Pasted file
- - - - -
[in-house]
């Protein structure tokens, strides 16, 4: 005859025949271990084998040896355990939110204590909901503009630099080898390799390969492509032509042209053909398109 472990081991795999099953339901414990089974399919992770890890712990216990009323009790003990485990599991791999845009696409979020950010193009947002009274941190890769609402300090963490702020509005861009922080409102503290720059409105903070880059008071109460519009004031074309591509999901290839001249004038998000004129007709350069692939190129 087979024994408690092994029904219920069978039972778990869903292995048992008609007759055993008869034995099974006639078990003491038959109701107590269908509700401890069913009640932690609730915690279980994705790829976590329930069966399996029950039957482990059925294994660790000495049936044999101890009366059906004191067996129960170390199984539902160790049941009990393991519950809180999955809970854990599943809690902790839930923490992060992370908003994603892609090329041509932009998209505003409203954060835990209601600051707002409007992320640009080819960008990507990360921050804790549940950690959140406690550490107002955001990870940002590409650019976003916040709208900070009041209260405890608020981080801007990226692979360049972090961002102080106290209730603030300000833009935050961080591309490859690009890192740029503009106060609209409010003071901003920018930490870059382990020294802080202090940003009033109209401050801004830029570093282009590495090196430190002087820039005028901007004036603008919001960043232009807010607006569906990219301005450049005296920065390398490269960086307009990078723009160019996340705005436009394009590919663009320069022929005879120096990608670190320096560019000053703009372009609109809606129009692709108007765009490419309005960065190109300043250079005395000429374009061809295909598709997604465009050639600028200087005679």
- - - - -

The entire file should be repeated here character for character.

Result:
[in-house]
């Protein structure tokens, strides 16, 4: 005859025949271990084998040896355990939110204590909901503009630099080898390799390969492509032509042209053909398109 472990081991795999099953339901414990089974399919992770890890712990216990009323009790003990485990599991791999845009696409979020950010193009947002009274941190890769609402300090963490702020509005861009922080409102503290720059409105903070880059008071109460519009004031074309591509999901290839001249004038998000004129007709350069692939190129 087979024994408690092994029904219920069978039972778990869903292995048992008609007759055993008869034995099974006639078990003491038959109701107590269908509700401890069913009640932690609730915690279980994705790829976590329930069966399996029950039957482990059925294994660790000495049936044999101890009366059906004191067996129960170390199984539902160790049941009990393991519950809180999955809970854990599943809690902790839930923490992060992370908003994603892609090329041509932009998209505003409203954060835990209601600051707002409007992320640009080819960008990507990360921050804790549940950690959140406690550490107002955001990870940002590409650019976003916040709208900070009041209260405890608020981080801007990226692979360049972090961002102080106290209730603030300000833009935050961080591309490859690009890192740029503009106060609209409010003071901003920018930490870059382990020294802080202090940003009033109209401050801004830029570093282009590495090196430190002087820039005028901007004036603008919001960043232009807010607006569906990219301005450049005296920065390398490269960086307009990078723009160019996340705005436009394009590919663009320069022929005879120096990608670190320096560019000053703009372009609109809606129009692709108007765009490419309005960065190109300043250079005395000429374009061809295909598709997604465009050639600028200087005679």